What if there was so much pleasure in the painful memories of old that we can’t help living in the past?
An fMRI study from 2016 revealed that ‘when nostalgia was triggered, participants’ brains showed activity in two powerful neural networks: the areas of the brain associated with memory and the brain’s reward system’. Pleasurable memory.
It is perhaps this which explains why in Homer, Ulysses took so long to get back to Ithaca, his wife and his son.
The archetype of the nostalgically suffering.
Nostalgia has a Greek root meaning the pain (algos) of return (nostos). But this pain is not an undesirable feeling, but a kind of suffering close to pleasure. The hero didn’t hurry back home to Penelope and Telemachus, but tarried. Sometimes on the seas, sometimes in the arms of seductive nymphs and goddesses, like Circe and Calypso.
My theory is that the thought of his home triggered in Ulysses a kind of reward-type pleasure which, while motivating him to keep pushing homewards, urged him to seek an extension of that feeling, which could only be gratified as long as he was still on the way, buttressed by bonus pleasure moments, like his short sojurn among the Mediterranean ladies. On this reading, we can imagine Ulysses a bit reluctant to avoid the call of the sirens, even though good judgment and long-term thinking prevailed in the end.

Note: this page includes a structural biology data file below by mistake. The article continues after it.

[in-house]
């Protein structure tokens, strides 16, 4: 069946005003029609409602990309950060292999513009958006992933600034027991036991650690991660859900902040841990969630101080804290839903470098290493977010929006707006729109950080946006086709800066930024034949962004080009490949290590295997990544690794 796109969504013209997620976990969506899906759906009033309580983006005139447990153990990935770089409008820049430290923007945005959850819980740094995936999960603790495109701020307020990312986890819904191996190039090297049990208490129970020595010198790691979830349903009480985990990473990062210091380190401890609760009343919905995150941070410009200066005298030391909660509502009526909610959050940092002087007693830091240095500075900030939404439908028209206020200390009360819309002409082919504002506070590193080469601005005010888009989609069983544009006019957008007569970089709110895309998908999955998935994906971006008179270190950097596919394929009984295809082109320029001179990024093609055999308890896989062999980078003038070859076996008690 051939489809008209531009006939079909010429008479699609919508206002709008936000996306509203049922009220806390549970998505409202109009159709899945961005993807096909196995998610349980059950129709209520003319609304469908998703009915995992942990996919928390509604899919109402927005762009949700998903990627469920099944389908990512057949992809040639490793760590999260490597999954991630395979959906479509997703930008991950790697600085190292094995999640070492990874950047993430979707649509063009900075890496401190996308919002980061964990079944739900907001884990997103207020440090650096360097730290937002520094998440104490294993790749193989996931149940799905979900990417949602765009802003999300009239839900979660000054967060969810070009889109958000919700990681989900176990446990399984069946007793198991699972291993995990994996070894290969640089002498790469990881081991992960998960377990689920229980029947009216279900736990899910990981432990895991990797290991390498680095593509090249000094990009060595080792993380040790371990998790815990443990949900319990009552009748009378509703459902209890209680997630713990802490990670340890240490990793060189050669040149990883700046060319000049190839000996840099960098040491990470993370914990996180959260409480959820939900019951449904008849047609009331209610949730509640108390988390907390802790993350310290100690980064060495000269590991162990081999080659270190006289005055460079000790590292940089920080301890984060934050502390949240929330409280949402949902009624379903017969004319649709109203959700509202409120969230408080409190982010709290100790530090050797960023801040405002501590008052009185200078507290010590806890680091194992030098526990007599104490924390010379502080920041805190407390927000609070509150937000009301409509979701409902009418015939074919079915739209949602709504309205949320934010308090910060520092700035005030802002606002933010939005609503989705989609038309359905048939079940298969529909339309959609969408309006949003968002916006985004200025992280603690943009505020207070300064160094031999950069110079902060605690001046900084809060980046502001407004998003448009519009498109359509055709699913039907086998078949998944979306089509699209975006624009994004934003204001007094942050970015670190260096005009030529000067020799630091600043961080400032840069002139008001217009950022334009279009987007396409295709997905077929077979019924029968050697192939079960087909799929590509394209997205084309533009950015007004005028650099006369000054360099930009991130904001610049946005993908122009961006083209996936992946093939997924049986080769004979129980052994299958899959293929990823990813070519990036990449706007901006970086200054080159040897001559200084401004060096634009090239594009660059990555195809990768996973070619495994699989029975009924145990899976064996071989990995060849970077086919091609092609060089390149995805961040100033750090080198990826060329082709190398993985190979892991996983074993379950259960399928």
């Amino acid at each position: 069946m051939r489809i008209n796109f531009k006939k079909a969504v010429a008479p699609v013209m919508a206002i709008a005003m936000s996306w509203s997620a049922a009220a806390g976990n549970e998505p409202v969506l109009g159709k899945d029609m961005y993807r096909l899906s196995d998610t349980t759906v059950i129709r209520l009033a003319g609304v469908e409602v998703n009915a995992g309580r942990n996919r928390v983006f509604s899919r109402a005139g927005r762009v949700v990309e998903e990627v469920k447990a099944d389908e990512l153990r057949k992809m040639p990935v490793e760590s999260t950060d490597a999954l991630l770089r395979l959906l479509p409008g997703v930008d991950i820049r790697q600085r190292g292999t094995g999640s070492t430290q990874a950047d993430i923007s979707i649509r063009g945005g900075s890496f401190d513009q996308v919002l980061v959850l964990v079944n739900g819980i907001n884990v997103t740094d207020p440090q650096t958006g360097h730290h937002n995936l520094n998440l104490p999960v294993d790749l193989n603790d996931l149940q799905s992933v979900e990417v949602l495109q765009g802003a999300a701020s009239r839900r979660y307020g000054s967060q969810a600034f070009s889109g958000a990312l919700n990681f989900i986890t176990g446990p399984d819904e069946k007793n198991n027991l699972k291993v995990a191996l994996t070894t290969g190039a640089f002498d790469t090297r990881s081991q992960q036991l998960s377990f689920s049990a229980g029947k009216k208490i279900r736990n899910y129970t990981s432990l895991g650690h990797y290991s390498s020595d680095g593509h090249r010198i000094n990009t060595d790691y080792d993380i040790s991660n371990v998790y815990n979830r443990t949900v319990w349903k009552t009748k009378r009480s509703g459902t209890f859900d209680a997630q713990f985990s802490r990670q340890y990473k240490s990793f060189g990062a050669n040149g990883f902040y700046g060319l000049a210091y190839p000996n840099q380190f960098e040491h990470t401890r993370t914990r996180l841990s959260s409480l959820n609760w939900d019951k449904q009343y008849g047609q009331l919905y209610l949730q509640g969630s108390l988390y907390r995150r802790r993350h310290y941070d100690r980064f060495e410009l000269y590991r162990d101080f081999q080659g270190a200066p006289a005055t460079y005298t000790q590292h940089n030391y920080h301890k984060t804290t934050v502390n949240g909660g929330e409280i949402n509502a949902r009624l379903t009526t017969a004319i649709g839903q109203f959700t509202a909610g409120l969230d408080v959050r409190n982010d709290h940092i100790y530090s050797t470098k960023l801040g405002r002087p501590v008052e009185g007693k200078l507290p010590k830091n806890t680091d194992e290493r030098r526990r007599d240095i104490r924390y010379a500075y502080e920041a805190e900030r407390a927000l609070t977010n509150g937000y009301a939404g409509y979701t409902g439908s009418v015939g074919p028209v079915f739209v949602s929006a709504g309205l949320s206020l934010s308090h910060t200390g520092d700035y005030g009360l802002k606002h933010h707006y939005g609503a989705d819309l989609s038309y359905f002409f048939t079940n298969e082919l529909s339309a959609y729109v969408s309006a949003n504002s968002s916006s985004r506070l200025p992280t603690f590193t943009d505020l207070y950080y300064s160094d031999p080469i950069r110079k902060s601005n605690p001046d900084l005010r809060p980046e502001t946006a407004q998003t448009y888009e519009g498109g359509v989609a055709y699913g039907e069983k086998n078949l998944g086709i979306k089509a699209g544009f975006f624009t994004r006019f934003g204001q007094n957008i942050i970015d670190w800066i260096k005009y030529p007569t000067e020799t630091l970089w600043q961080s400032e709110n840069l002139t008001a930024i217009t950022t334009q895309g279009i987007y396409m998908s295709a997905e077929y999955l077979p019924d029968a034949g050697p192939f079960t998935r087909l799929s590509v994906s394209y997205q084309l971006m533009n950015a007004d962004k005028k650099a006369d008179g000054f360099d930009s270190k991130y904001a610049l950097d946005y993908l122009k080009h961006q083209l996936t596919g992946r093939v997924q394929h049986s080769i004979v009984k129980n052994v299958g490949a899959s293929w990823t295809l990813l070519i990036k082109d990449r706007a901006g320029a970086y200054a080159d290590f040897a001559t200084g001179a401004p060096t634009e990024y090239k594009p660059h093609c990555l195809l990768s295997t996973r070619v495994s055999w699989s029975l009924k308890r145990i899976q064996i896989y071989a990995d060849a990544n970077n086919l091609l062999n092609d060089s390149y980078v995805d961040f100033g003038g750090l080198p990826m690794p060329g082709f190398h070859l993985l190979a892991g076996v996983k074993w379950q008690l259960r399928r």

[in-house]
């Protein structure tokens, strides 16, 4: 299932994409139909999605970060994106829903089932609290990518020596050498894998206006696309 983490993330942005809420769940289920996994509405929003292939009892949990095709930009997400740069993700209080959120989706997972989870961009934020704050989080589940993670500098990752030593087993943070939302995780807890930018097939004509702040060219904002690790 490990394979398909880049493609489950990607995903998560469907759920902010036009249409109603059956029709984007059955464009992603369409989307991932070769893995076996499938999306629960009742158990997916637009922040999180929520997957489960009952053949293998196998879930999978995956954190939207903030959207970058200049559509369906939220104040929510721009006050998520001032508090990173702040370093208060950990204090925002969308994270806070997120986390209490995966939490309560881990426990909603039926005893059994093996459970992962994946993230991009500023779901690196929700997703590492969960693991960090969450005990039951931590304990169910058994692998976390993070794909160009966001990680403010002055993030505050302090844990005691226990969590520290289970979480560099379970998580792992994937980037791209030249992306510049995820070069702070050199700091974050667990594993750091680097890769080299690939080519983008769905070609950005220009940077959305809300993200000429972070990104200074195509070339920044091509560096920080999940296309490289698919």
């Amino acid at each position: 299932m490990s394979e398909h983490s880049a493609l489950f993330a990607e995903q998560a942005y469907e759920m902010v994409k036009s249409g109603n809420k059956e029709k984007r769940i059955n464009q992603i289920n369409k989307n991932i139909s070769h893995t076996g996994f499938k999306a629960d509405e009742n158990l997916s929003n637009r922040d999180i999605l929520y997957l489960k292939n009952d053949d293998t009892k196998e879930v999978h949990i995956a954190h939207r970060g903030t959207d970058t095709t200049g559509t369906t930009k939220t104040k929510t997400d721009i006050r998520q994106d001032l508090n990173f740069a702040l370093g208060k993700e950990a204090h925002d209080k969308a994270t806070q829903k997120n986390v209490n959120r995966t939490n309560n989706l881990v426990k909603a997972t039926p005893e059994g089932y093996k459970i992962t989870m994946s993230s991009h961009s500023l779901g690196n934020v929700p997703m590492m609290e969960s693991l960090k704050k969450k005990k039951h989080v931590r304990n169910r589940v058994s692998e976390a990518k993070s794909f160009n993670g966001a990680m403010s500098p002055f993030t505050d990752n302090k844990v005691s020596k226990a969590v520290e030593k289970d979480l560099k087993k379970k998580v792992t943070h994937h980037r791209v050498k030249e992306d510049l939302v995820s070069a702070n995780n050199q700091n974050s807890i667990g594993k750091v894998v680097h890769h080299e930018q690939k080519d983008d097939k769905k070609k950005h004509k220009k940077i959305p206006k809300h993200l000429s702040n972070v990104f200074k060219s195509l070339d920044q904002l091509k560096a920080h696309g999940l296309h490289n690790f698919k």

Torn as any good ancient Greek hero should be, Ulysses kept his eyes on the target but made sure that the flight of the arrow would take as long as possible before it reached its endgame.